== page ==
Articles | Volume 21, issue 19
Atmos. Chem. Phys., 21, 14851–14869, 2021
Atmos. Chem. Phys., 21, 14851–14869, 2021

Research article 06 Oct 2021

Research article | 06 Oct 2021

Sources of black carbon at residential and traffic environments obtained by two source apportionment methods

Sanna Saarikoski et al.


Interactive discussion

Status: closed

Comment types: AC – author | RC – referee | CC – community | EC – editor | CEC – chief editor | : Report abuse
  • RC1: 'Comment on acp-2021-231', Anonymous Referee #1, 31 May 2021
    • AC1: 'Reply on RC1', Sanna Saarikoski, 19 Aug 2021
  • RC2: 'Comment on acp-2021-231', Anonymous Referee #2, 08 Jul 2021
    • AC2: 'Reply on RC2', Sanna Saarikoski, 19 Aug 2021

Peer review completion

AR: Author's response | RR: Referee report | ED: Editor decision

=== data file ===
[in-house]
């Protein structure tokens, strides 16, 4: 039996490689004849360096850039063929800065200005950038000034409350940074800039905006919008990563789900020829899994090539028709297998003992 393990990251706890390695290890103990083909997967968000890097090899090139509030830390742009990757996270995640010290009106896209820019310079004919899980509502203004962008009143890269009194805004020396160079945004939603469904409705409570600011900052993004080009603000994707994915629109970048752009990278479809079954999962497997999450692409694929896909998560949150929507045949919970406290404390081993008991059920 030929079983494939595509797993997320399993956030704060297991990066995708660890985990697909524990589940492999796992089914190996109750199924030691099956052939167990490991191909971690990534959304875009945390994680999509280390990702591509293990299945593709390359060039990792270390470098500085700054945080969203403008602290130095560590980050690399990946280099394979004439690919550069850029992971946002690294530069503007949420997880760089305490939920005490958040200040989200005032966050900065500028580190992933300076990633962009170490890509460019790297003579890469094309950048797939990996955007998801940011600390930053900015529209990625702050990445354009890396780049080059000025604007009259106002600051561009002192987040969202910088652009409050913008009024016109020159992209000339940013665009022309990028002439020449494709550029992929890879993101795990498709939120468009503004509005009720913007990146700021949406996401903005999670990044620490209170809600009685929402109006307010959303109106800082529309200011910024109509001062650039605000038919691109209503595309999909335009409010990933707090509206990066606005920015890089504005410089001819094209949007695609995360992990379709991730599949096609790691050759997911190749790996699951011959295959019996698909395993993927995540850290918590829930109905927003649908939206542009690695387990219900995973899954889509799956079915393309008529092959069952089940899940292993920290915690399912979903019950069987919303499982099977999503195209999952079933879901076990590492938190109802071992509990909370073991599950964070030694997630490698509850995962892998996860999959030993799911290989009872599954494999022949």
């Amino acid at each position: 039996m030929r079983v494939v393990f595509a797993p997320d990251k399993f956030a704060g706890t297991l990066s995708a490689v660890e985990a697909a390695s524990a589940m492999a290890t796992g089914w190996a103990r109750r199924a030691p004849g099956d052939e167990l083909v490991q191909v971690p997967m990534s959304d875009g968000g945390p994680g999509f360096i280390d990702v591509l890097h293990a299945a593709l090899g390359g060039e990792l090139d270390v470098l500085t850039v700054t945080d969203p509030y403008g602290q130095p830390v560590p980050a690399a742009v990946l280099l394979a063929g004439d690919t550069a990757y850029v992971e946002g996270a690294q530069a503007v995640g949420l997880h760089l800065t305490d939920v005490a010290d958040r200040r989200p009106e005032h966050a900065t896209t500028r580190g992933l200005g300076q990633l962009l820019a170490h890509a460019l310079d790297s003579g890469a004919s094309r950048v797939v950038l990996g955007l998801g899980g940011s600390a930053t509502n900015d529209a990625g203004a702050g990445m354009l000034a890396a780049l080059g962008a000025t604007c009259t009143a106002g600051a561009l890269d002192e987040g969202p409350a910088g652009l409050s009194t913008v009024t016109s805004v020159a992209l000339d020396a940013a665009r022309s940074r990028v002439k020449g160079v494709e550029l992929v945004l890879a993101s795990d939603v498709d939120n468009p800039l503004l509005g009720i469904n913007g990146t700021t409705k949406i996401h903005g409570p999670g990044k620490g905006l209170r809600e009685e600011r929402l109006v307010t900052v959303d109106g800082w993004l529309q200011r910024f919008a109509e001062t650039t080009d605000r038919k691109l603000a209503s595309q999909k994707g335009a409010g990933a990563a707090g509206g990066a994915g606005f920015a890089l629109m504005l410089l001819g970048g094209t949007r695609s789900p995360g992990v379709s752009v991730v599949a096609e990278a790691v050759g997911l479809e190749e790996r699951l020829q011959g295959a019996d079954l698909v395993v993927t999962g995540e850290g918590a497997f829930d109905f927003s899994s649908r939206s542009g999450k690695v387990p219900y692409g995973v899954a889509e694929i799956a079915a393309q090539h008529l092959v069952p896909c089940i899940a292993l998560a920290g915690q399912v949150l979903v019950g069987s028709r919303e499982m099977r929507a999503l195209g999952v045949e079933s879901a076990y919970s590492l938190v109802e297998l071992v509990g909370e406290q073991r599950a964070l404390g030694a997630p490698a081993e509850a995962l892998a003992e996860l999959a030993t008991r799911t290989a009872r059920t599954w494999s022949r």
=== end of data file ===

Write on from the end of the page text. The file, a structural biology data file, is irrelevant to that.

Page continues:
AR by Sanna Saarikoski on behalf of the Authors (19 Aug 2021)  Author's response    Author's tracked changes    Manuscript
ED: Publish as is (30 Aug 2021) by Stefania Gilardoni
Short summary
This study presents the main sources of black carbon (BC) at two urban environments. The largest fraction of BC originated from biomass burning at the residential site (38 %) and from vehicular emissions (57 %) in the street canyon. Also, a significant fraction of BC was associated with urban background or long-range transport. The data are needed by modelers and authorities when assessing climate and air quality impact of BC as well as directing the emission legislation and mitigation actions.
Final-revised paper